Theme of Social Hierarchy in William Shakespeare's Henry V, Twelfth Night and Macbeth

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Theme of Social Hierarchy in William Shakespeare's Henry V, Twelfth Night and Macbeth

Henry V, Twelfth Night, and Macbeth cover the whole field of Shakespearean genres, but it is amazing how Shakespeare displays a theme and carries it through in any kind of play he wants to. Historic, comic, and tragic plays are about as different as you can get, yet when we take a closer look we see many similarities among them, especially in the area of social hierarchy. In all three of these plays, Shakespeare uses a similar theme, which he conveys and proves through his characters. Twelfth Night's Malvolio, and Macbeth's Macbeth, Henry V's Henry all hold social status, and they spread the social scale, one a servant, one a nobleman, and one a
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Malvolio is a servant, desiring and seeking to climb the social ladder by marrying his master, a wealthy woman in society. Malvolio is stepping far beyond his bounds as a servant, and he doesn't see that he is out of line. To marry up a class level was unheard of, but Malvolio doesn't even seem to think about this. He is set on winning Olivia's love from the moment he thinks about the things he can get from it. He isn't really punished for his committal of a social taboo, but he is demeaned and taken back down to a servant's level through the joke that Toby, Maria, and Feste play on him. Shakespeare doesn't say that marrying up is wrong, because the marriage of Maria and Toby is given a positive light. Shakespeare does make it very clear that it is not proper for a servant, or anyone for that matter, to attempt to climb the social lattice, especially through marriage.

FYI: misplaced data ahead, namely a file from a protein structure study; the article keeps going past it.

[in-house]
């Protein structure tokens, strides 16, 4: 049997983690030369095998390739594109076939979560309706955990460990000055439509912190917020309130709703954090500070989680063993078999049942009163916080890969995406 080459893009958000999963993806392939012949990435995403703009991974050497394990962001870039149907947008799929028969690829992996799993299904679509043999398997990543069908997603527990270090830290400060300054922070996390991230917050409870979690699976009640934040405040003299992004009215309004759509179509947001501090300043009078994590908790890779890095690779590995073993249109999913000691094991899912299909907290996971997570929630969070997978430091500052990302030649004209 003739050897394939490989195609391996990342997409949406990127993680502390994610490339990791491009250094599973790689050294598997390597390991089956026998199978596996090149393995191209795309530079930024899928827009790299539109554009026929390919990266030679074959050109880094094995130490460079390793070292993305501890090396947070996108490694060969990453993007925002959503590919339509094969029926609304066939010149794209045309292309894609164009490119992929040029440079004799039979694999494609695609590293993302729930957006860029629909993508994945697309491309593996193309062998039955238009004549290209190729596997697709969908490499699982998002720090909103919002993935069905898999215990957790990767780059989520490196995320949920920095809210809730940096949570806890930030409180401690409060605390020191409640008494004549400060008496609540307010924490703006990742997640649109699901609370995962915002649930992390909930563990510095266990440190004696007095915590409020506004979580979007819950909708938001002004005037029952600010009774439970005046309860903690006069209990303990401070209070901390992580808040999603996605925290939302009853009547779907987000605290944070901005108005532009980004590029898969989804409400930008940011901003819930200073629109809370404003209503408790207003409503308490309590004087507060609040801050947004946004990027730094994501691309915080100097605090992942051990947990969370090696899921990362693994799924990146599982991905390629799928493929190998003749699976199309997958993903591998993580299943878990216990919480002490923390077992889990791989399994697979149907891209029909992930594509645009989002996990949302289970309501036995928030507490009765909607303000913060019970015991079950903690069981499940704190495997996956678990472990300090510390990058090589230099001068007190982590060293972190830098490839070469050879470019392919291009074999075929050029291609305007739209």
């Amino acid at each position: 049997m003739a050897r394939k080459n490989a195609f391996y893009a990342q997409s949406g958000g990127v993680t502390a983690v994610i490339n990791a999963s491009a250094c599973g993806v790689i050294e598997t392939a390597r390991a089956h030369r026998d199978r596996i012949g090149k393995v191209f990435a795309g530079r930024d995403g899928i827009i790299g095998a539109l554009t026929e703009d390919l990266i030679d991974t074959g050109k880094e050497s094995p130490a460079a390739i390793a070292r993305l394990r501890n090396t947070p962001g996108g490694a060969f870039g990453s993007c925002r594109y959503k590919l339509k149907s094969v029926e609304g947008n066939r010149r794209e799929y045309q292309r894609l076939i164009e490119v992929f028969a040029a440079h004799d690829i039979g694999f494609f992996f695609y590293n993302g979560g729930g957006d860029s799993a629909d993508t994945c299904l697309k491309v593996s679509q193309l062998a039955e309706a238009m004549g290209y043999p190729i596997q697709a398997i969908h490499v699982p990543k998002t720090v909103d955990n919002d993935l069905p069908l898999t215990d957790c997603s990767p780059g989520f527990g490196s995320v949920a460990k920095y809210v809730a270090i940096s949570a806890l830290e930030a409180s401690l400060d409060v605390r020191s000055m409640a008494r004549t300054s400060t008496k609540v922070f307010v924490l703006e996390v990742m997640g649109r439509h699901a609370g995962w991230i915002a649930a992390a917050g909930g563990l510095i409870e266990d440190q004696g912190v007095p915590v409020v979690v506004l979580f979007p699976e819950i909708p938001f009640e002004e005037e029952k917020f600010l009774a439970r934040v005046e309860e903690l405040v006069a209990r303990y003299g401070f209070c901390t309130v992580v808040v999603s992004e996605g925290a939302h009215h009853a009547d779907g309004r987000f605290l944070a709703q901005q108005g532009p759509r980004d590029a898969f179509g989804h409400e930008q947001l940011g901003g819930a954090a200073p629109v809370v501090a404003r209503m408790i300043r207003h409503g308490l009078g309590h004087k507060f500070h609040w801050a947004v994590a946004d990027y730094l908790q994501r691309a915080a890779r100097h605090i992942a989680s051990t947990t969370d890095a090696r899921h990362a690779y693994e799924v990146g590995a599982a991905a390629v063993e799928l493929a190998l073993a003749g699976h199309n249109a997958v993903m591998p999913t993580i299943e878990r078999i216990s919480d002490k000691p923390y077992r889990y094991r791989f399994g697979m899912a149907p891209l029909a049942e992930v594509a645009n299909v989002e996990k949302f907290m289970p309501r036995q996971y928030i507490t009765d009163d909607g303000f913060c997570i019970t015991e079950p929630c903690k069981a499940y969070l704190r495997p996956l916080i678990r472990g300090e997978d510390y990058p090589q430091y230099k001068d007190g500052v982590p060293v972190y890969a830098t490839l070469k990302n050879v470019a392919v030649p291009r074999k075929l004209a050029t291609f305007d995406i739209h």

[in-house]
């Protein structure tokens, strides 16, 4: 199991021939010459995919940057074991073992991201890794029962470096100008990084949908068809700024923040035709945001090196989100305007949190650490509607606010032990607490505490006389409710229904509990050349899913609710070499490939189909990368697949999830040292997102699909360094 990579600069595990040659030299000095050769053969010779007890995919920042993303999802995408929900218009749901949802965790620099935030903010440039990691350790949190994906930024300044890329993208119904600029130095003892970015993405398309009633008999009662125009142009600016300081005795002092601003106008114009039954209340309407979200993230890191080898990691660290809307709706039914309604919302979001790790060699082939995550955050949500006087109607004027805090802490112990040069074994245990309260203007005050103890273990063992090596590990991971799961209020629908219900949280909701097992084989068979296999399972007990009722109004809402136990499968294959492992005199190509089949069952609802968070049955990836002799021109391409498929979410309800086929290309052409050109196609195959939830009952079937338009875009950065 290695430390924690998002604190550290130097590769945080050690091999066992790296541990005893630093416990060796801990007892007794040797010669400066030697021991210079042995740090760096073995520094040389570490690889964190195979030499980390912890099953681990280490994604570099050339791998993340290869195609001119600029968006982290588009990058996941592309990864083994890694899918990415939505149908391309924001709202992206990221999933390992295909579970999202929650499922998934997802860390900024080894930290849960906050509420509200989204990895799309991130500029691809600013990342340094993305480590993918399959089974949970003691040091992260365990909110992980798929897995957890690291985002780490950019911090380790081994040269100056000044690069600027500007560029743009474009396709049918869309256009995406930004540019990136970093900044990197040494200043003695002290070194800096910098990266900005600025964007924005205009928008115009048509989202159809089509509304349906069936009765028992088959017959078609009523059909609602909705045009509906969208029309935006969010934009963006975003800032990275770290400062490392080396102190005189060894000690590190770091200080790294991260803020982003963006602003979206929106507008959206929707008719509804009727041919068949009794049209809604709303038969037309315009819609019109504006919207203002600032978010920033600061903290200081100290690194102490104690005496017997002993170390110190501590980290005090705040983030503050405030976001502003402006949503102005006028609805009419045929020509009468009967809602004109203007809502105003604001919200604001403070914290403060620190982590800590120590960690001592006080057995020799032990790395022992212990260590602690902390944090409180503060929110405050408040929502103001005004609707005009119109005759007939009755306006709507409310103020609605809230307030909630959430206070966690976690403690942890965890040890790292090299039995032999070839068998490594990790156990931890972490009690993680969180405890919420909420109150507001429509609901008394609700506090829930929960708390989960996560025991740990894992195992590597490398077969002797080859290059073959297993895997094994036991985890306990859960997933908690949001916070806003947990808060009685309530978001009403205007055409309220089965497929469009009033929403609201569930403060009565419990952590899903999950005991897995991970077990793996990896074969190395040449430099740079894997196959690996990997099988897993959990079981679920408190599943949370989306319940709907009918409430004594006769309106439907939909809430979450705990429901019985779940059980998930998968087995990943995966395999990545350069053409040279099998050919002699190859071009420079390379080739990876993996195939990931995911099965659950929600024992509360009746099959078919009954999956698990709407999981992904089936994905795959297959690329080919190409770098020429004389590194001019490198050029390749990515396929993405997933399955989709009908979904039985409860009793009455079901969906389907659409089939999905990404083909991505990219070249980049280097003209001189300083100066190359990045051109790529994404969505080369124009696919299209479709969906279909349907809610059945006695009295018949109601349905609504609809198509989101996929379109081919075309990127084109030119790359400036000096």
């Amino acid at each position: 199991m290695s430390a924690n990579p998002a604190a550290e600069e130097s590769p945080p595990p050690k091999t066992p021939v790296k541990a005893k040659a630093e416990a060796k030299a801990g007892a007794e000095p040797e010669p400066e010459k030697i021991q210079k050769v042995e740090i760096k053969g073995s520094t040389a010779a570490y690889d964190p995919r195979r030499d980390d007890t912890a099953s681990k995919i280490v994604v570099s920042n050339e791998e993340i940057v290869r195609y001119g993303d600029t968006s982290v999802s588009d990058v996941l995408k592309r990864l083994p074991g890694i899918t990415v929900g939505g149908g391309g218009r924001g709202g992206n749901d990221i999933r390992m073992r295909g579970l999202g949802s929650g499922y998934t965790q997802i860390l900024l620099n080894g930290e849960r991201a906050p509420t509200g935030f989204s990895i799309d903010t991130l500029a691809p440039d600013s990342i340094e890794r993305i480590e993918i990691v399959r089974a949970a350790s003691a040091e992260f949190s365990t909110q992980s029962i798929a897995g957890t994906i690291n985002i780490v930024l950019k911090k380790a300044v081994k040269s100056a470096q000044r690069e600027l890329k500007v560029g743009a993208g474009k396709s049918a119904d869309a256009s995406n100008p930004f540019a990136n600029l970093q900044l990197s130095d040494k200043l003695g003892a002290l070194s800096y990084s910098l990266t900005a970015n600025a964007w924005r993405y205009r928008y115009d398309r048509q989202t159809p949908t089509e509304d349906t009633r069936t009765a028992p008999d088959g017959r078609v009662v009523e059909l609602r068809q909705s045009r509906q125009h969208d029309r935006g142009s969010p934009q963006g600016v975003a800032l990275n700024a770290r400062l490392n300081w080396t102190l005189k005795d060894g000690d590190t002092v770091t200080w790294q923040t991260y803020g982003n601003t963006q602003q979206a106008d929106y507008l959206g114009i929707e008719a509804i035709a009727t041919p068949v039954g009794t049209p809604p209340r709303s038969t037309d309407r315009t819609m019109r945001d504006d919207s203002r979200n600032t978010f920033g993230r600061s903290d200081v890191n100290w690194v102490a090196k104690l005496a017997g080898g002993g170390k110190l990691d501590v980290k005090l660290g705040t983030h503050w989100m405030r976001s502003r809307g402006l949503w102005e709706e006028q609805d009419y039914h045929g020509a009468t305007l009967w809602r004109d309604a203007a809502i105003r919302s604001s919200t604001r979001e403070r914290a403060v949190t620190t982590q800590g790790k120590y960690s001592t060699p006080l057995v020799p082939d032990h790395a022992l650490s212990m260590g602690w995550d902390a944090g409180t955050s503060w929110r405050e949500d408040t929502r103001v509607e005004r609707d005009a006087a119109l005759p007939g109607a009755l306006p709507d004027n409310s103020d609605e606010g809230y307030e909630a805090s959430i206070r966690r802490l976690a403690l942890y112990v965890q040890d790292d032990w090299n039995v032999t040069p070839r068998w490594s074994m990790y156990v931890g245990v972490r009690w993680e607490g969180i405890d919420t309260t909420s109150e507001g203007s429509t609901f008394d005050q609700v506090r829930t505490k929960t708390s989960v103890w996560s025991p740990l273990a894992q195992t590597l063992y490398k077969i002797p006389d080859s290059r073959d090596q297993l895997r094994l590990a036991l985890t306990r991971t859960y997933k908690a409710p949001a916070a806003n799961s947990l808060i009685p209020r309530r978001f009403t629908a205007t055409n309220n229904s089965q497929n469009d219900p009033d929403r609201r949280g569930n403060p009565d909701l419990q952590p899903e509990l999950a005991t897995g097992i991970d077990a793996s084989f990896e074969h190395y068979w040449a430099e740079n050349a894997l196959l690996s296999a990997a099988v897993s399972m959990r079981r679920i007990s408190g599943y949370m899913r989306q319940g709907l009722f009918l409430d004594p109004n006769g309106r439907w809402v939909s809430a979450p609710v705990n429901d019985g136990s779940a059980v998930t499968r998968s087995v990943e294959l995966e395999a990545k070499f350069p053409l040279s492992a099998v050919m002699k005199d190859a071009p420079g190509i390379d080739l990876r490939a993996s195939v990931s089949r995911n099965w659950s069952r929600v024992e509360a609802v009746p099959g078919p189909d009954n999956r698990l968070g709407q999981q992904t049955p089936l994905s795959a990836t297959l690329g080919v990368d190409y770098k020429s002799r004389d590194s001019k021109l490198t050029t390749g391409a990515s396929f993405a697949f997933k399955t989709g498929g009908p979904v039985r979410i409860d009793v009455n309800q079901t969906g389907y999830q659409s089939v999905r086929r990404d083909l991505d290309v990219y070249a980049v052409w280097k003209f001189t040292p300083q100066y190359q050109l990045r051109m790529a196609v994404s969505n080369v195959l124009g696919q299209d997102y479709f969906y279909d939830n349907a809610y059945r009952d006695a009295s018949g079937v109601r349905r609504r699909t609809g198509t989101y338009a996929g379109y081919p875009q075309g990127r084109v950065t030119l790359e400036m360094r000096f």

In Macbeth, Macbeth is a Thane, a much higher social status than a slave. This is a position of nobility, and Macbeth is content with it. His and Banquo's meeting with the Weird Sisters and the subsequent fulfillment of part of the witches' prophecies about Macbeth is what begins to discontent Macbeth. Macbeth says, "If chance may have me King, why, chance may crown me" (Macbeth I.iii.158), but it is shortly after this that Macbeth is easily drawn in by his wife's enticement with power and
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